The walls of Amy Stipe's office are filled with very different things.
There's a gold gavel lauding her past service as chair of the Oklahoma Bar Association's Mineral Law Section, hung not far from her latest family portrait. A certificate naming Stipe among Oklahoma's top young lawyers contrasts with a photo of last summer's beach vacation. And her framed law school diploma parallels a Christmas crafts project, where Stipe painted the soles of her kids' feet white to represent snowmen.
A shareholder and member of the board at Gable Gotwals law firm in downtown Oklahoma City, Stipe doubles as a mother of three young children, including a nursing 10-month-old.
“Ours is a very family-friendly firm,” said Stipe, who had three children in five years. “If it weren't, I couldn't have this position.”
From her 15th-floor offices at Leadership Square, Stipe, 40, sat down with The Oklahoman to talk about her life — as an attorney and mom. This is an edited transcript:
Q: Tell us about your roots.
A: I grew up in Oklahoma City. My parents married as teenagers and split up soon after I was born. My mom has always done front-office work in the medical field. My dad works in public relations for city governments — for years in San Diego and now he's in Virginia. My mom remarried once briefly and had my sister, who's seven years younger. Growing up, I spent a lot of time with my maternal grandparents, including camping and fishing at Grand Lake. Summers, I spent with my dad in California.
Q: What were the highlights of your school years?
A: In middle school, I was a pep club officer and homecoming queen candidate. In high school, I found I loved to write and was editor of the school newspaper. I also worked a lot to help pay for things I needed, like car insurance, gas and clothes. My first job was at age 15, as a dishwasher at Crocket's Smokehouse. I also worked as a cashier at Buy for Less, and at Foley's Department Store.
Q: And college?
A: I'm Sooner-born and Sooner-bred, but followed a boyfriend to OSU for my first two years. After we broke up, I transferred to OU — where I earned a bachelor's in psychology and then my law degree. Law was attractive to me because I wanted to use my writing skills.
Q: How did you meet your husband?
A: We met the first day of law school. He told me later he purposely sat by me so we'd be next to one another when the seating chart was made. We were friends for six months before we started dating, and got engaged when we passed our bar exams. Because we're both lawyers, we can bounce ideas off each other and understand each other's demands, though we're on opposite sides of the law — and politics. He represents plaintiffs; I'm in corporate defense. He's a Democrat; I'm Republican. I think I'm the first Stipe who's a Republican. When I'm at family dinners in McAlester, I just keep quiet at the table. But really, Jack and I are closely aligned on so many issues. At home, we have a true partnership. If I cook, he'll do the dishes or vice versa. If I do the baby's bottles, he'll do the boys' lunches. We make it a point to have a date night once a week, thanks to my mom who loves watching our kids.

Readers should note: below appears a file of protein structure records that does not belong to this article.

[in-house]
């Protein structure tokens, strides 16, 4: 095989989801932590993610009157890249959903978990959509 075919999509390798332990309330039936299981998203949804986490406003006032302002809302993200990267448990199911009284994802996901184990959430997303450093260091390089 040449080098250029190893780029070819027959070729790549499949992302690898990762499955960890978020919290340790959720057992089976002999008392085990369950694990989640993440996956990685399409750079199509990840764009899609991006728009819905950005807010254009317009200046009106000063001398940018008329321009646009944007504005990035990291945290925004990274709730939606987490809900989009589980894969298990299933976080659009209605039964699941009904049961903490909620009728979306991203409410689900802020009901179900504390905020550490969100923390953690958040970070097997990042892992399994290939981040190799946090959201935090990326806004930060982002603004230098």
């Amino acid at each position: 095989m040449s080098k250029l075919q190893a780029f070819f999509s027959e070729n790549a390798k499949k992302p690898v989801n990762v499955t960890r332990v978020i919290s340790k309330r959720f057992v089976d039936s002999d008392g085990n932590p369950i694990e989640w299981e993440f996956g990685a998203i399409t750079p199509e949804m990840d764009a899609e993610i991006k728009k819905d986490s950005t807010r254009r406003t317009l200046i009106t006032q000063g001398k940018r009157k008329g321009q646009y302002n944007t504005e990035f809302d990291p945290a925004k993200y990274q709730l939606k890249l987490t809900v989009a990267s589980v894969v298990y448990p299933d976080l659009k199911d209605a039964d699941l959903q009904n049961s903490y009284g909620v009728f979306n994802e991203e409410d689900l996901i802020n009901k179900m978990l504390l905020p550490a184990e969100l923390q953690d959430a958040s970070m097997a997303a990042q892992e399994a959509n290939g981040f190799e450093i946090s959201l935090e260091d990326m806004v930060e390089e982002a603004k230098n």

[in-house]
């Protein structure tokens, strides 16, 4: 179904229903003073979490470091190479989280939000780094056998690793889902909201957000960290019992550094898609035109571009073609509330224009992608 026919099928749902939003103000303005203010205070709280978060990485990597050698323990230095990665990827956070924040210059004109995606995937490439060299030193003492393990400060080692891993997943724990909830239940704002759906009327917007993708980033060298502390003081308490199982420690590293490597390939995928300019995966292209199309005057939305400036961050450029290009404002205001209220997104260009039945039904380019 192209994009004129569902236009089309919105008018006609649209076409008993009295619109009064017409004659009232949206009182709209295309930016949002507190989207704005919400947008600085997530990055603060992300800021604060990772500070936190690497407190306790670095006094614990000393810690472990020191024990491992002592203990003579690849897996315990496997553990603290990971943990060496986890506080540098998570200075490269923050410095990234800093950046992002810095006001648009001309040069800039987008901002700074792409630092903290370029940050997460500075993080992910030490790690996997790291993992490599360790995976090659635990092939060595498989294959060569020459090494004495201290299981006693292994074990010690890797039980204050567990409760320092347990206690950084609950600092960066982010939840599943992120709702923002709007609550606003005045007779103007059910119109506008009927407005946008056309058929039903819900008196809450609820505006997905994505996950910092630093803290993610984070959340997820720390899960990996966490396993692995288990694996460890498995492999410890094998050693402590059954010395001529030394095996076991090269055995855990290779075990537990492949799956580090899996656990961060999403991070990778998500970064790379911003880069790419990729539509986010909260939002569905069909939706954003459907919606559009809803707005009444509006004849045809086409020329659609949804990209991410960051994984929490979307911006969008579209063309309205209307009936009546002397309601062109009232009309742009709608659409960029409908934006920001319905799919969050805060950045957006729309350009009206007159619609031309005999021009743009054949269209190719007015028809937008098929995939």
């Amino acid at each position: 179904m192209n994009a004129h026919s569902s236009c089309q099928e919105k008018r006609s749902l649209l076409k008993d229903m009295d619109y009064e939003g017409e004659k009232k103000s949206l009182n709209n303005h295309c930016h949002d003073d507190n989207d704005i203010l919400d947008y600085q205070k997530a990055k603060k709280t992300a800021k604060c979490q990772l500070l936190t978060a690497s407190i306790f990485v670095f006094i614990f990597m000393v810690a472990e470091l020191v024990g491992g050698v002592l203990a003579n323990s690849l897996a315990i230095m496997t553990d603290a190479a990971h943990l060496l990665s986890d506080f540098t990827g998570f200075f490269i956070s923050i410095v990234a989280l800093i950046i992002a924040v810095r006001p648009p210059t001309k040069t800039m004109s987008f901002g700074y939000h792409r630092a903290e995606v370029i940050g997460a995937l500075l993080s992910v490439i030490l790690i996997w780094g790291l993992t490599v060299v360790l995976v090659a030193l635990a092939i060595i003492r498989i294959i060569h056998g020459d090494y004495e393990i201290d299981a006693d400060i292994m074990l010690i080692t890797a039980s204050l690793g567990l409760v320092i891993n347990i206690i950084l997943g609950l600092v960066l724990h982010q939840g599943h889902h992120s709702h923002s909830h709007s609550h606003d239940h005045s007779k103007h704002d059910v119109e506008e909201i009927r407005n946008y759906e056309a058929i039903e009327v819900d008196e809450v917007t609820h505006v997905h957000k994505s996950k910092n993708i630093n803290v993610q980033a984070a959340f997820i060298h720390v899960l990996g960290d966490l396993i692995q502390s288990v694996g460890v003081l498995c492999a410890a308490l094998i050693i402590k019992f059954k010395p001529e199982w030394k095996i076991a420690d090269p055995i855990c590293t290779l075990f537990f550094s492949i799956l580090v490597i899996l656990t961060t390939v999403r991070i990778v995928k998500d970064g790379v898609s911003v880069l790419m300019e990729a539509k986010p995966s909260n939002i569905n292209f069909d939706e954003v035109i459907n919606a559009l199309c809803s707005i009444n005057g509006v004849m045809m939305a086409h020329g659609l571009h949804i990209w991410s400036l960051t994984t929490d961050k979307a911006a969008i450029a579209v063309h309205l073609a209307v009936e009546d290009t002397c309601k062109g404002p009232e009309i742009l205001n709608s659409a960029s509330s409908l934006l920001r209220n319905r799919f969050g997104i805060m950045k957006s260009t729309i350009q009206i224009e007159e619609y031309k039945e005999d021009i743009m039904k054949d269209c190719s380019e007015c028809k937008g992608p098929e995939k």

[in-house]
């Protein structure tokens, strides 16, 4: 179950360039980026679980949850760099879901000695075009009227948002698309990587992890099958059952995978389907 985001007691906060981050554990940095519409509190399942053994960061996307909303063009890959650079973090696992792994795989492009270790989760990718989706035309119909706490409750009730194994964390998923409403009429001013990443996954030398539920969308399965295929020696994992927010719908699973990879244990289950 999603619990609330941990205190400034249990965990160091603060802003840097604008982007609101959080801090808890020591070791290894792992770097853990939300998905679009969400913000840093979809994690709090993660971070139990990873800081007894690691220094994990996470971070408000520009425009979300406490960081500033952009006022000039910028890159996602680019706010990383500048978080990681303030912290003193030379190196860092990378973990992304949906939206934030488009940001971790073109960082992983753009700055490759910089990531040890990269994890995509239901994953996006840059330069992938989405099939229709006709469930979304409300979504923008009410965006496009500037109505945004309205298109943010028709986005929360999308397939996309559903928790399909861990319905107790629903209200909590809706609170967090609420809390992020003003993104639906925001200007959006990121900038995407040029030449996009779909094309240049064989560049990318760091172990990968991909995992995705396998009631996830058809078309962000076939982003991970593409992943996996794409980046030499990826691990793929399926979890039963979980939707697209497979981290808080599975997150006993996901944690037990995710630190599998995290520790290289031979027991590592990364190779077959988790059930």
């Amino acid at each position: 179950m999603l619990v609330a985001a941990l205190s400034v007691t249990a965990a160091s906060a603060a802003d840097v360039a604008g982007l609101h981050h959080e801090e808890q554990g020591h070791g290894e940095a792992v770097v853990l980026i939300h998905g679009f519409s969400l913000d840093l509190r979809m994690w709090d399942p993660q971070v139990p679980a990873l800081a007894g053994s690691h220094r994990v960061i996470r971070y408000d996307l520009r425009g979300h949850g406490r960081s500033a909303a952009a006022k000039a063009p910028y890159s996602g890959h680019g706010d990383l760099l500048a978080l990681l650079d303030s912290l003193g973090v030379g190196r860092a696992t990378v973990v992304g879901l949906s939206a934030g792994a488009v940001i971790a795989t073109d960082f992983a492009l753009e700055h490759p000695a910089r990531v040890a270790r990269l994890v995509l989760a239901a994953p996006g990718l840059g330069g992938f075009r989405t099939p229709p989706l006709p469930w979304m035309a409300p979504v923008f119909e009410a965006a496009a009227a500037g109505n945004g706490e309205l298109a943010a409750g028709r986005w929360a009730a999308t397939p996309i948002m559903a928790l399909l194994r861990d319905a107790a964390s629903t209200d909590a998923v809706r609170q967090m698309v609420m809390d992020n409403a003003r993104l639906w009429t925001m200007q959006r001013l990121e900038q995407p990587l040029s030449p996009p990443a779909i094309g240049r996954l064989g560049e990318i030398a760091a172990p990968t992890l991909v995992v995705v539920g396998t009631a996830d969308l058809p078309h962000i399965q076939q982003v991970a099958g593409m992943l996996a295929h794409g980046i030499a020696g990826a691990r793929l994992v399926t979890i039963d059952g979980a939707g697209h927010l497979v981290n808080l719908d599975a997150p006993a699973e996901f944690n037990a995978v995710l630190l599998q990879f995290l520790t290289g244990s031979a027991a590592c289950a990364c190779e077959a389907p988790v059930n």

Q: So your entire professional career has been with Gable Gotwals? Tell us about that.
A: That's right. I clerked at two other firms, but have worked here since my last year of law school. The firm was founded in Tulsa in the '60s, and I joined them in '98, three years after they opened an office here. Today, we have 77 attorneys. But when I started, there were only six in Oklahoma City. So I got to grow with this office, grow up in it and help it grow. The first five years I concentrated in minerals law. But now, my work is more diverse, concentrating in civil litigation involving class actions, business torts, oil and gas, insurance bad faith and complex contracts. I've had a tremendous mentor in Sid Dunagan, who's practiced law for 45 years. To say he's taught me everything I know is an understatement. Having been appointed to the board in January, I feel like I'm a mix of the old and new. I have a long, proven history with this law firm, yet I'm somewhat young, a mother and a representative advocate for a good segment of our attorneys.
Q: Did you plan to have a big family?
A: No. I envisioned one child, and my husband and I traveling the world. Then I fell in love with my kids. It was a surprise to me that I wanted three.
Q: What's your key to work-life balance?
A: My key to having it all — or trying to — is not to do it alone. I am lucky to have a great support network at home: My wonderful husband, my mom and a terrific nanny who's been with us five years. I also work for a firm of great lawyers who understand when I need to attend a pre-K Easter party in the middle of the afternoon or go to a well-baby checkup. They know I'm dedicated to my job and that I'll get all my work done. It just might be at 10 o'clock at night at my kitchen table in Old Navy flip-flops and my hair piled on my head. There are times when I'm on a conference call, with a baby on my hip while making breakfast for my kindergartner. But it's worth it. I'm raising three beautiful children and providing a good service to my clients. Both are very satisfying to me.